Love ‘em or hate ‘em – museums are a big part of our cultural communities!
And while they’re not everyone’s cup of tea to spend an afternoon in, we know there are quite a few of you who love the idea of working in one.
Museums are vital for connecting us with parts of our histories, cultures and modern lives! From science to natural history, fashion to travel, museums represent a massive cross-section of how we’ve come as a species.
International Museum Day 2022
Wednesday the 18th of May is International Museum Day (bet you didn’t know that was a thing!).
The objective of International Museum Day (IMD) is to raise awareness about the fact that:
“Museums are an important means of cultural exchange, enrichment of cultures, and developing mutual understanding, cooperation, and peace among peoples.”
Events and activities planned to celebrate International Museum Day can last a day, a weekend or an entire week. All around the world, more and more museums participate in International Museum Day – in 2021, more than 37,000 museums will participate in the event in about 158 countries and territories.
This year, the theme for the day is “The Power of Museums”, and we can think of no better way to celebrate this than by exploring some of the incredible careers you could get involved in!
5 Careers in Museumology to Know About
It’s not all checking tickets or stocking the shelves in the gift shop! A lot happens behind the scenes in a museum to create the educational and interactive experience visitors want when they step inside.
Here’s a look at some of the roles that help to make that happen:
Museum conservators care for and restore all the weird and wonderful treasures you’ll find throughout a museum, from paintings and plants to animal specimens, pottery, jewellery, and other objects of historical value. Some conservators work with tools, machinery, coins, stamps, and even antique toys or medical equipment.
Conservators conduct historical, scientific, and archaeological research using chemical tests, x-rays, and microscopes to check the components and materials of specific pieces. This helps them determine the age and condition of a given object, vital information for the restoration process.
2. Model Maker
Have you ever walked into a museum and seen a miniature model of an important scene – perhaps a landscape or historic battle? Maybe a replica of what a certain area looked like pre-industrialisation? Those models are all made by model-makers!
Model makers look at drawings, drafts or samples and consult designers about the specifications to re-create a scene in miniature. They then choose suitable materials, mark out all the parts, determine the layout and cut out pieces using the appropriate equipment for the material being used. Model makers might create permanent displays for museum collections or one-off scenes designed to sit alongside one-off exhibitions.
3. Museum Attendant
The heart and soul of the museum! Attendants work across different areas to ensure exhibits are kept safe and respected, but they’re also on hand to offer advice, guidance, and directions and share in the enthusiasm of visitors as they experience everything the museum has to offer.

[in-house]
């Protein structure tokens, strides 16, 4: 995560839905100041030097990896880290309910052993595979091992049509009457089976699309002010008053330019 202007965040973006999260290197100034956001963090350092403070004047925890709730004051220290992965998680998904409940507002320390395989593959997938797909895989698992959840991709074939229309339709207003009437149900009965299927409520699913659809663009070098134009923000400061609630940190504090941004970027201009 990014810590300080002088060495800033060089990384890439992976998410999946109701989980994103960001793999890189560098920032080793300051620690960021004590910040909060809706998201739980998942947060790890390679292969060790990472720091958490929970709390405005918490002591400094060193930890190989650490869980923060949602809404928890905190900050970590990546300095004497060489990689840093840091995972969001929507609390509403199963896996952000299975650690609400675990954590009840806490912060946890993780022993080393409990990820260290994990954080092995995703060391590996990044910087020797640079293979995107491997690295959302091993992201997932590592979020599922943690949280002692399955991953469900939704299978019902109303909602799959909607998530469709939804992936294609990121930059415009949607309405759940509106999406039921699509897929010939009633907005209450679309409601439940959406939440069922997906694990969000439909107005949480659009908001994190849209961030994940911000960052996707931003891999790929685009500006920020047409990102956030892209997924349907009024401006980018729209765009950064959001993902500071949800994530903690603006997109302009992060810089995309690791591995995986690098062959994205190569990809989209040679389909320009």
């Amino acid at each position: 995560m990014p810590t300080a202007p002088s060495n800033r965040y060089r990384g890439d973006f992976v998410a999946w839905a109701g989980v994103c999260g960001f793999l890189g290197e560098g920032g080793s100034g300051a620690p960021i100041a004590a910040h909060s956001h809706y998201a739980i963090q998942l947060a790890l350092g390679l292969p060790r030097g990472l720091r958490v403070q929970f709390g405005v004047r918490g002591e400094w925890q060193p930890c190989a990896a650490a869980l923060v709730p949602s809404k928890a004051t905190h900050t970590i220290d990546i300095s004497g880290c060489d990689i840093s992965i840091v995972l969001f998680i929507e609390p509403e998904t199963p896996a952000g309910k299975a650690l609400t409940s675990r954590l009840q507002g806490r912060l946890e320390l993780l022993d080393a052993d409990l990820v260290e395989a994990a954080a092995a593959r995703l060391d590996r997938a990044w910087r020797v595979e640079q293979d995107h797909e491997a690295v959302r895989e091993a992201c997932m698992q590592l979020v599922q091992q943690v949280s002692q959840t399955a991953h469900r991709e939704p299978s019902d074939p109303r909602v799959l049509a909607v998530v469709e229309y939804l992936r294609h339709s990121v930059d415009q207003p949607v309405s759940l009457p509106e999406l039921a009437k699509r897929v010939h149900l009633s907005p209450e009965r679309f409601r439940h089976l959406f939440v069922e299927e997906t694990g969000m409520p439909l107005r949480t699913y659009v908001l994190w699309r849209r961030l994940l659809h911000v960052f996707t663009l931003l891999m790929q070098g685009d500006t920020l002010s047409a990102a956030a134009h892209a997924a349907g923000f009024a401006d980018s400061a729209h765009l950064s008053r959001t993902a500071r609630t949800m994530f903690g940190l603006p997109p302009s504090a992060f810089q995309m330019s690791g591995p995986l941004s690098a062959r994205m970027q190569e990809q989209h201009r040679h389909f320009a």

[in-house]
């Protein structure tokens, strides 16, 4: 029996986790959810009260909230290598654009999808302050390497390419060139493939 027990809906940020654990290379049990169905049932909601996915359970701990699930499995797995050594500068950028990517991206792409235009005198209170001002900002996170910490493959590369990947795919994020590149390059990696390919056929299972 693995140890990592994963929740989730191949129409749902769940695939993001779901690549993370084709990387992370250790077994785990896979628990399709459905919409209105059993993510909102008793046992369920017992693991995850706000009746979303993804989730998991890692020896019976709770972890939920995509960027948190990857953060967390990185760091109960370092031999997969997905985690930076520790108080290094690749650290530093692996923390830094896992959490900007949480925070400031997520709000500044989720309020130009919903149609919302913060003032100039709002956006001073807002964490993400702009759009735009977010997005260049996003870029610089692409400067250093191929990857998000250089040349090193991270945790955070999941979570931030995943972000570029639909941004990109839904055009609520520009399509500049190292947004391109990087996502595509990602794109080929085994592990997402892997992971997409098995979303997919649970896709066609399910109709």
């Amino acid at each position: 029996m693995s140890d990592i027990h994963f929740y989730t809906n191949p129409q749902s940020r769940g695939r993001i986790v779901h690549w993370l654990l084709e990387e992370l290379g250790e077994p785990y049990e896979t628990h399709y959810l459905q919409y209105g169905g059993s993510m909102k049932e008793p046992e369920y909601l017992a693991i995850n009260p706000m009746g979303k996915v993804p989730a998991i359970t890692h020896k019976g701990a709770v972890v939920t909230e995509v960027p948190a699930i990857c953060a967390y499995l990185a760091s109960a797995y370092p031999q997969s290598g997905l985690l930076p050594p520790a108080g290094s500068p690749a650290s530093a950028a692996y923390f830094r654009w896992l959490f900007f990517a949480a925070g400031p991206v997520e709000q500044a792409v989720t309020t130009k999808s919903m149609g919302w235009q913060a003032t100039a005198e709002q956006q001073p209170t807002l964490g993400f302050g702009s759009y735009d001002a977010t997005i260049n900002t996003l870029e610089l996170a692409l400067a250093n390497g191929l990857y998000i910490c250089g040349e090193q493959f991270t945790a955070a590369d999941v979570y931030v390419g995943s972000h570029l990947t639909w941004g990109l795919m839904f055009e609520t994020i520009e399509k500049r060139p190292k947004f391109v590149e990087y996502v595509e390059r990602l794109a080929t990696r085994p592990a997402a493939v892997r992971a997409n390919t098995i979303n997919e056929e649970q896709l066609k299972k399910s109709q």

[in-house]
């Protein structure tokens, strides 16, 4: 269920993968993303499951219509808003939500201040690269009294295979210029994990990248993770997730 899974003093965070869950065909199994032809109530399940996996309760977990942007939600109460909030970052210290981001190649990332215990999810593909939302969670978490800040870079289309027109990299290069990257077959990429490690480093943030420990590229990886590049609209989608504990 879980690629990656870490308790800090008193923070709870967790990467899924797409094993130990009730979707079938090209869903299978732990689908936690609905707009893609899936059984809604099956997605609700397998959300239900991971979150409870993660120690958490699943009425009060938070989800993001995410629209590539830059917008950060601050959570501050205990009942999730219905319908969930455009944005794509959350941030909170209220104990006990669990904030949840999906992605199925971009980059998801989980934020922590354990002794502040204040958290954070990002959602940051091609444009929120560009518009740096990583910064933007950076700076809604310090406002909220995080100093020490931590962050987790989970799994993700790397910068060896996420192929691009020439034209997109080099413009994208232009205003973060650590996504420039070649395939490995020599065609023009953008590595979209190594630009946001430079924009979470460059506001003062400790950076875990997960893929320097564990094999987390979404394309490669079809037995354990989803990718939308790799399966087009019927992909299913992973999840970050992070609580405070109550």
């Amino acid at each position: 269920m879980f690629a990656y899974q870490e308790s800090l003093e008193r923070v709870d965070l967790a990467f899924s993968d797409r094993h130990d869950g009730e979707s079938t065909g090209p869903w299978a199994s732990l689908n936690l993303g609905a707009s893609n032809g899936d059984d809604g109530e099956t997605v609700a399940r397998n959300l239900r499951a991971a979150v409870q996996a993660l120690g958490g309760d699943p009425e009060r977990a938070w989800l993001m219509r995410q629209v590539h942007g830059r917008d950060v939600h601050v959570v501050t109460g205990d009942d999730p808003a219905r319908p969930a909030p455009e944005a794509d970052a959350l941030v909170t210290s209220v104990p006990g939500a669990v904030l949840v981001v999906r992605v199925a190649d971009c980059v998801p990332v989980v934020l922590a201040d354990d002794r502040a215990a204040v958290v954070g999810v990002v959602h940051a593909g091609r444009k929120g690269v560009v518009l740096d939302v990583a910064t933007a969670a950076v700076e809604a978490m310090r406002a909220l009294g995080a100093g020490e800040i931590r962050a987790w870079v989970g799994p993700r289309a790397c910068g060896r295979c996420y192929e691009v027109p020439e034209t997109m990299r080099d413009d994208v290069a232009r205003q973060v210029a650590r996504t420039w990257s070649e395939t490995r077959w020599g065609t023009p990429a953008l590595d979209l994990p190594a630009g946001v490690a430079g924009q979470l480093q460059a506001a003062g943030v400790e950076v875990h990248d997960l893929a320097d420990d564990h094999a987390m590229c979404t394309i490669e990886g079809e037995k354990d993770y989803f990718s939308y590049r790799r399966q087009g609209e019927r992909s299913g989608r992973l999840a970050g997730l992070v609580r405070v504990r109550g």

Attendants play a key role in the overall visitor experience and customer service aspects of individuals in the museum. But they’re not just standing around making polite conversation. They’re also knowledgeable and have to keep up to date on all the museum exhibits to be able to answer questions and respond to queries.
4. Museum Curator
Museum curators are responsible for creating specialist collections for the museums they work for – usually finding unique and exciting ways to rotate and showcase the collections museums acquire.
They work as a team to develop ways in which objects, archives, and artwork can be interpreted through exhibitions, publications, events, and audio-visual presentations. They’re also the main point of contact for other museums or organisations who might want to borrow objects and pieces for external exhibitions or use in teaching. Alongside this role, many curators also participate in education across the museums, speaking with tour groups or school groups about what they do and how the collections come together.
Taxidermists are pretty similar to conservators in a way, in that they work to restore and preserve things – although in their case, it tends to be dead animals! Taxidermists have a very specialist set of skills to conserve, repair and preserve animals for various museums. You’ll typically see their work in Natural History Museums, where a lot of the work involves repairing and caring for historical taxidermy.
As the process of taxidermy has improved over the years, many taxidermists work to maintain their specialist knowledge, using it to help maintain essential specimens within museum collections.
How Do You Get Started in Museology?
Getting started with a career in a museum will depend on the type of role you’re interested in!
Museum attendants don’t need any particular qualifications, although some studies in a relevant field and the ability to demonstrate a passion for the type of museum or exhibits you’ll care for are quite important.
Museum conservationists, curators and taxidermists will usually need a bachelor’s degree in museum studies and typically specialise in a broad discipline, such as anthropology, art, decorative arts, natural history, social history, science or technology.
Work experience is a must, and it’s never too early to get started!
Why not reach out to your local museum of interest and ask the question? You never know where it’ll take you!